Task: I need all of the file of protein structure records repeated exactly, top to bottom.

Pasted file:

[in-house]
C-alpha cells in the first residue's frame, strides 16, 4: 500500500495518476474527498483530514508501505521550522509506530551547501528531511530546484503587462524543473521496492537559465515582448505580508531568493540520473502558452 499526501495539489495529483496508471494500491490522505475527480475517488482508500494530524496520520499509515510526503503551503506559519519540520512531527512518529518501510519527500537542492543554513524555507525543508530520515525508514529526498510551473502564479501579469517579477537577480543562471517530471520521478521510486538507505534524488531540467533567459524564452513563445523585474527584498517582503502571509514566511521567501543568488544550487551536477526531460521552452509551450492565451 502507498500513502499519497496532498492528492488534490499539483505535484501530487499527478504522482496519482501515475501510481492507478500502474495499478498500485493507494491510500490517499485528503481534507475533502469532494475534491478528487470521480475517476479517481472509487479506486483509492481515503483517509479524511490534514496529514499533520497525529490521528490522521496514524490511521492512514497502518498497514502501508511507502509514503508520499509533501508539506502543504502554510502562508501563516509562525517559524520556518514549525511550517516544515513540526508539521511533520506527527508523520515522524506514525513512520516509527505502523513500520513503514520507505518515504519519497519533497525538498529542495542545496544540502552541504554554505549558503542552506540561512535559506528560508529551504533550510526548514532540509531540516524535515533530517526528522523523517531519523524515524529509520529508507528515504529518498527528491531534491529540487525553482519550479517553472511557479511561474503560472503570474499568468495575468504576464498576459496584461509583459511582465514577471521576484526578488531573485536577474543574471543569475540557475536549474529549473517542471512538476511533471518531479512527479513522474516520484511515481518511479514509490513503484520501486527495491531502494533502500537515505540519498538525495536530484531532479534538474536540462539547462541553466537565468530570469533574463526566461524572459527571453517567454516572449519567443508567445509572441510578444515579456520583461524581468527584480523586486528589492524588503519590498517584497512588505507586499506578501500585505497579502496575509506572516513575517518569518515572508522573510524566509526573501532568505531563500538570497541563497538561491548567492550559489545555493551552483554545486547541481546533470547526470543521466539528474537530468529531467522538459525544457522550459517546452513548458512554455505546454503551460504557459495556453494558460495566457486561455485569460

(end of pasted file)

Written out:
[in-house]
C-alpha cells in the first residue's frame, strides 16, 4: 500500500495518476474527498483530514508501505521550522509506530551547501528531511530546484503587462524543473521496492537559465515582448505580508531568493540520473502558452 499526501495539489495529483496508471494500491490522505475527480475517488482508500494530524496520520499509515510526503503551503506559519519540520512531527512518529518501510519527500537542492543554513524555507525543508530520515525508514529526498510551473502564479501579469517579477537577480543562471517530471520521478521510486538507505534524488531540467533567459524564452513563445523585474527584498517582503502571509514566511521567501543568488544550487551536477526531460521552452509551450492565451 502507498500513502499519497496532498492528492488534490499539483505535484501530487499527478504522482496519482501515475501510481492507478500502474495499478498500485493507494491510500490517499485528503481534507475533502469532494475534491478528487470521480475517476479517481472509487479506486483509492481515503483517509479524511490534514496529514499533520497525529490521528490522521496514524490511521492512514497502518498497514502501508511507502509514503508520499509533501508539506502543504502554510502562508501563516509562525517559524520556518514549525511550517516544515513540526508539521511533520506527527508523520515522524506514525513512520516509527505502523513500520513503514520507505518515504519519497519533497525538498529542495542545496544540502552541504554554505549558503542552506540561512535559506528560508529551504533550510526548514532540509531540516524535515533530517526528522523523517531519523524515524529509520529508507528515504529518498527528491531534491529540487525553482519550479517553472511557479511561474503560472503570474499568468495575468504576464498576459496584461509583459511582465514577471521576484526578488531573485536577474543574471543569475540557475536549474529549473517542471512538476511533471518531479512527479513522474516520484511515481518511479514509490513503484520501486527495491531502494533502500537515505540519498538525495536530484531532479534538474536540462539547462541553466537565468530570469533574463526566461524572459527571453517567454516572449519567443508567445509572441510578444515579456520583461524581468527584480523586486528589492524588503519590498517584497512588505507586499506578501500585505497579502496575509506572516513575517518569518515572508522573510524566509526573501532568505531563500538570497541563497538561491548567492550559489545555493551552483554545486547541481546533470547526470543521466539528474537530468529531467522538459525544457522550459517546452513548458512554455505546454503551460504557459495556453494558460495566457486561455485569460